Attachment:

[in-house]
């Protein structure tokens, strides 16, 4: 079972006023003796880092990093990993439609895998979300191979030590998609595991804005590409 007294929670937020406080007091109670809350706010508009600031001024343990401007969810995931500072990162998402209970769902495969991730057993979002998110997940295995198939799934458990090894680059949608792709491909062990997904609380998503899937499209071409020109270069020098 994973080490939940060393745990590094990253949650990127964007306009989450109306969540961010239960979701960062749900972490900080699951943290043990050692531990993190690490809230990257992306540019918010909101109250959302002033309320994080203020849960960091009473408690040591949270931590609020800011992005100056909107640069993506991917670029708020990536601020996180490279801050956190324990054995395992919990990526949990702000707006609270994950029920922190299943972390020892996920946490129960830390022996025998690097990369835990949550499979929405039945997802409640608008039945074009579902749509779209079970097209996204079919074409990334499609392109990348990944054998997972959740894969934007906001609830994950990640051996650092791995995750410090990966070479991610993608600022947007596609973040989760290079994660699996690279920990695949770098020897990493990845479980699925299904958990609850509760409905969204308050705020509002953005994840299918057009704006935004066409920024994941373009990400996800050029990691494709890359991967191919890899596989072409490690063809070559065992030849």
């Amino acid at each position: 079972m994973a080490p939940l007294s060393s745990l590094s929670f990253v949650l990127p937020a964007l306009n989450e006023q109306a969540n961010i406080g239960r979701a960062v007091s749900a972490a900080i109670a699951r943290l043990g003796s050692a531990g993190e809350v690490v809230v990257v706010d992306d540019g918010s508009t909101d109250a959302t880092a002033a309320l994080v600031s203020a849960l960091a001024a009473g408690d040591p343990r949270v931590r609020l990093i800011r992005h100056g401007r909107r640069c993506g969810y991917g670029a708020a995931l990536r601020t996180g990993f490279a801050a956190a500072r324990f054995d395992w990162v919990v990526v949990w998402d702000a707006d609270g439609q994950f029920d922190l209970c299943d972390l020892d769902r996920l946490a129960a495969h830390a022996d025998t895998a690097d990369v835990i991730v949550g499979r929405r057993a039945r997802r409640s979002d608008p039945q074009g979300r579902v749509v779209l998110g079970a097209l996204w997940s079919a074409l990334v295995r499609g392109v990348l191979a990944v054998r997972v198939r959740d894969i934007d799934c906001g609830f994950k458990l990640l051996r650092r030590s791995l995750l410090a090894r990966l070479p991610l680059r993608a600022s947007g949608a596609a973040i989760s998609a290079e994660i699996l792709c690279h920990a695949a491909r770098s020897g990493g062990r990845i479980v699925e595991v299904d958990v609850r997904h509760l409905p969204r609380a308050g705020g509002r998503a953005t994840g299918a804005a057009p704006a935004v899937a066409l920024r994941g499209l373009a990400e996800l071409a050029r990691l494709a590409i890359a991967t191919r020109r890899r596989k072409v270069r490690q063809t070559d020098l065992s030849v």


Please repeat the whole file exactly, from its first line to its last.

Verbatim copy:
[in-house]
């Protein structure tokens, strides 16, 4: 079972006023003796880092990093990993439609895998979300191979030590998609595991804005590409 007294929670937020406080007091109670809350706010508009600031001024343990401007969810995931500072990162998402209970769902495969991730057993979002998110997940295995198939799934458990090894680059949608792709491909062990997904609380998503899937499209071409020109270069020098 994973080490939940060393745990590094990253949650990127964007306009989450109306969540961010239960979701960062749900972490900080699951943290043990050692531990993190690490809230990257992306540019918010909101109250959302002033309320994080203020849960960091009473408690040591949270931590609020800011992005100056909107640069993506991917670029708020990536601020996180490279801050956190324990054995395992919990990526949990702000707006609270994950029920922190299943972390020892996920946490129960830390022996025998690097990369835990949550499979929405039945997802409640608008039945074009579902749509779209079970097209996204079919074409990334499609392109990348990944054998997972959740894969934007906001609830994950990640051996650092791995995750410090990966070479991610993608600022947007596609973040989760290079994660699996690279920990695949770098020897990493990845479980699925299904958990609850509760409905969204308050705020509002953005994840299918057009704006935004066409920024994941373009990400996800050029990691494709890359991967191919890899596989072409490690063809070559065992030849």
């Amino acid at each position: 079972m994973a080490p939940l007294s060393s745990l590094s929670f990253v949650l990127p937020a964007l306009n989450e006023q109306a969540n961010i406080g239960r979701a960062v007091s749900a972490a900080i109670a699951r943290l043990g003796s050692a531990g993190e809350v690490v809230v990257v706010d992306d540019g918010s508009t909101d109250a959302t880092a002033a309320l994080v600031s203020a849960l960091a001024a009473g408690d040591p343990r949270v931590r609020l990093i800011r992005h100056g401007r909107r640069c993506g969810y991917g670029a708020a995931l990536r601020t996180g990993f490279a801050a956190a500072r324990f054995d395992w990162v919990v990526v949990w998402d702000a707006d609270g439609q994950f029920d922190l209970c299943d972390l020892d769902r996920l946490a129960a495969h830390a022996d025998t895998a690097d990369v835990i991730v949550g499979r929405r057993a039945r997802r409640s979002d608008p039945q074009g979300r579902v749509v779209l998110g079970a097209l996204w997940s079919a074409l990334v295995r499609g392109v990348l191979a990944v054998r997972v198939r959740d894969i934007d799934c906001g609830f994950k458990l990640l051996r650092r030590s791995l995750l410090a090894r990966l070479p991610l680059r993608a600022s947007g949608a596609a973040i989760s998609a290079e994660i699996l792709c690279h920990a695949a491909r770098s020897g990493g062990r990845i479980v699925e595991v299904d958990v609850r997904h509760l409905p969204r609380a308050g705020g509002r998503a953005t994840g299918a804005a057009p704006a935004v899937a066409l920024r994941g499209l373009a990400e996800l071409a050029r990691l494709a590409i890359a991967t191919r020109r890899r596989k072409v270069r490690q063809t070559d020098l065992s030849v």